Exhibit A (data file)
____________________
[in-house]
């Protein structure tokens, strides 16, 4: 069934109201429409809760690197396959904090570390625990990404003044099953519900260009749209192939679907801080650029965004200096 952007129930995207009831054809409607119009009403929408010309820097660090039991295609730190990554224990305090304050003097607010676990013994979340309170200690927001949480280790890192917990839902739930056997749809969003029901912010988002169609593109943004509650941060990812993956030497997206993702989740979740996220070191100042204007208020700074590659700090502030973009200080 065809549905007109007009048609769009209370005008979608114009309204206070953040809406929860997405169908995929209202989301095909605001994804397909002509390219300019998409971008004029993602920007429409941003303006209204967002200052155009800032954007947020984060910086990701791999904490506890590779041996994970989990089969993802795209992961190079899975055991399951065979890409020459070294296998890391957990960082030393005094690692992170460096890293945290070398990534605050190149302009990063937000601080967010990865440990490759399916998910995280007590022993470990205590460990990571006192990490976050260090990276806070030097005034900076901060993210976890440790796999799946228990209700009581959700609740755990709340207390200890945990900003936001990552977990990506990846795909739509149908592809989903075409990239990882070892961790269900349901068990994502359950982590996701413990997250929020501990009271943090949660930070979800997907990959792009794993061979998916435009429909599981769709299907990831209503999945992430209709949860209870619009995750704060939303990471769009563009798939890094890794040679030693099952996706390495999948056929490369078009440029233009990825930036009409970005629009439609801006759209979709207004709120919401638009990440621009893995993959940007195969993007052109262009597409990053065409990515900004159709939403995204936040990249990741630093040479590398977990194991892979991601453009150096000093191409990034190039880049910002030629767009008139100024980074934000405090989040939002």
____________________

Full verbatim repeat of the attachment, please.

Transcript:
[in-house]
């Protein structure tokens, strides 16, 4: 069934109201429409809760690197396959904090570390625990990404003044099953519900260009749209192939679907801080650029965004200096 952007129930995207009831054809409607119009009403929408010309820097660090039991295609730190990554224990305090304050003097607010676990013994979340309170200690927001949480280790890192917990839902739930056997749809969003029901912010988002169609593109943004509650941060990812993956030497997206993702989740979740996220070191100042204007208020700074590659700090502030973009200080 065809549905007109007009048609769009209370005008979608114009309204206070953040809406929860997405169908995929209202989301095909605001994804397909002509390219300019998409971008004029993602920007429409941003303006209204967002200052155009800032954007947020984060910086990701791999904490506890590779041996994970989990089969993802795209992961190079899975055991399951065979890409020459070294296998890391957990960082030393005094690692992170460096890293945290070398990534605050190149302009990063937000601080967010990865440990490759399916998910995280007590022993470990205590460990990571006192990490976050260090990276806070030097005034900076901060993210976890440790796999799946228990209700009581959700609740755990709340207390200890945990900003936001990552977990990506990846795909739509149908592809989903075409990239990882070892961790269900349901068990994502359950982590996701413990997250929020501990009271943090949660930070979800997907990959792009794993061979998916435009429909599981769709299907990831209503999945992430209709949860209870619009995750704060939303990471769009563009798939890094890794040679030693099952996706390495999948056929490369078009440029233009990825930036009409970005629009439609801006759209979709207004709120919401638009990440621009893995993959940007195969993007052109262009597409990053065409990515900004159709939403995204936040990249990741630093040479590398977990194991892979991601453009150096000093191409990034190039880049910002030629767009008139100024980074934000405090989040939002």